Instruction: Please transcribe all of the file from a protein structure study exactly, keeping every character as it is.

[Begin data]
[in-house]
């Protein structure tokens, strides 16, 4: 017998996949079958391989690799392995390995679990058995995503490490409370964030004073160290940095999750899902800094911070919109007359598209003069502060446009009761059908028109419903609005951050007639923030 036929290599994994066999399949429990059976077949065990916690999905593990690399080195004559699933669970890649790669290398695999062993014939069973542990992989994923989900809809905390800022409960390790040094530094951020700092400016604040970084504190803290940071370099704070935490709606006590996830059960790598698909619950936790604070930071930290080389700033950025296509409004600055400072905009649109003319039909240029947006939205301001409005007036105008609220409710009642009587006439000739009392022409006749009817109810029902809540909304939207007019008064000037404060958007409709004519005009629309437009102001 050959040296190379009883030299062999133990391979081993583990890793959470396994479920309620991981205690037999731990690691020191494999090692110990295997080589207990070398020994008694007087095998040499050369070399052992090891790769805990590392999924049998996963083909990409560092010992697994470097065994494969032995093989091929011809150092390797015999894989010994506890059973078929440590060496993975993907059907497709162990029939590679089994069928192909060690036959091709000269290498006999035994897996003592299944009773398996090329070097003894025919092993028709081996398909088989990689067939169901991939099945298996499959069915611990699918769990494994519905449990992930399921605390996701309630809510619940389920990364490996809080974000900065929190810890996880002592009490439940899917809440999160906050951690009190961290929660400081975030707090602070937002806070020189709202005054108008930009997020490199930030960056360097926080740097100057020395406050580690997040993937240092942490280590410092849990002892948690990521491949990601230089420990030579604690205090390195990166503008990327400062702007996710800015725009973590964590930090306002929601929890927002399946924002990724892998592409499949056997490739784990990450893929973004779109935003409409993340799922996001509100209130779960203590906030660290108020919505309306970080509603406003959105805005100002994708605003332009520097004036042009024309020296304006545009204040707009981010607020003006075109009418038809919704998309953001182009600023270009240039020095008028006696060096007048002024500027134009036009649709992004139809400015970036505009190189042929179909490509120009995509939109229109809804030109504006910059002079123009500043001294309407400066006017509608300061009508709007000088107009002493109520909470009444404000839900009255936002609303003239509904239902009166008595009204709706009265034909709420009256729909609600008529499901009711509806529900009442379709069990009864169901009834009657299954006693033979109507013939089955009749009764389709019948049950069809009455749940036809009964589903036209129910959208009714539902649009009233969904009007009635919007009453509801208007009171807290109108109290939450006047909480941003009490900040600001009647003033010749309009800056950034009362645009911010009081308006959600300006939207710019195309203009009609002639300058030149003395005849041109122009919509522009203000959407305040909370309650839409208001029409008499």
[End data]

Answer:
[in-house]
């Protein structure tokens, strides 16, 4: 017998996949079958391989690799392995390995679990058995995503490490409370964030004073160290940095999750899902800094911070919109007359598209003069502060446009009761059908028109419903609005951050007639923030 036929290599994994066999399949429990059976077949065990916690999905593990690399080195004559699933669970890649790669290398695999062993014939069973542990992989994923989900809809905390800022409960390790040094530094951020700092400016604040970084504190803290940071370099704070935490709606006590996830059960790598698909619950936790604070930071930290080389700033950025296509409004600055400072905009649109003319039909240029947006939205301001409005007036105008609220409710009642009587006439000739009392022409006749009817109810029902809540909304939207007019008064000037404060958007409709004519005009629309437009102001 050959040296190379009883030299062999133990391979081993583990890793959470396994479920309620991981205690037999731990690691020191494999090692110990295997080589207990070398020994008694007087095998040499050369070399052992090891790769805990590392999924049998996963083909990409560092010992697994470097065994494969032995093989091929011809150092390797015999894989010994506890059973078929440590060496993975993907059907497709162990029939590679089994069928192909060690036959091709000269290498006999035994897996003592299944009773398996090329070097003894025919092993028709081996398909088989990689067939169901991939099945298996499959069915611990699918769990494994519905449990992930399921605390996701309630809510619940389920990364490996809080974000900065929190810890996880002592009490439940899917809440999160906050951690009190961290929660400081975030707090602070937002806070020189709202005054108008930009997020490199930030960056360097926080740097100057020395406050580690997040993937240092942490280590410092849990002892948690990521491949990601230089420990030579604690205090390195990166503008990327400062702007996710800015725009973590964590930090306002929601929890927002399946924002990724892998592409499949056997490739784990990450893929973004779109935003409409993340799922996001509100209130779960203590906030660290108020919505309306970080509603406003959105805005100002994708605003332009520097004036042009024309020296304006545009204040707009981010607020003006075109009418038809919704998309953001182009600023270009240039020095008028006696060096007048002024500027134009036009649709992004139809400015970036505009190189042929179909490509120009995509939109229109809804030109504006910059002079123009500043001294309407400066006017509608300061009508709007000088107009002493109520909470009444404000839900009255936002609303003239509904239902009166008595009204709706009265034909709420009256729909609600008529499901009711509806529900009442379709069990009864169901009834009657299954006693033979109507013939089955009749009764389709019948049950069809009455749940036809009964589903036209129910959208009714539902649009009233969904009007009635919007009453509801208007009171807290109108109290939450006047909480941003009490900040600001009647003033010749309009800056950034009362645009911010009081308006959600300006939207710019195309203009009609002639300058030149003395005849041109122009919509522009203000959407305040909370309650839409208001029409008499």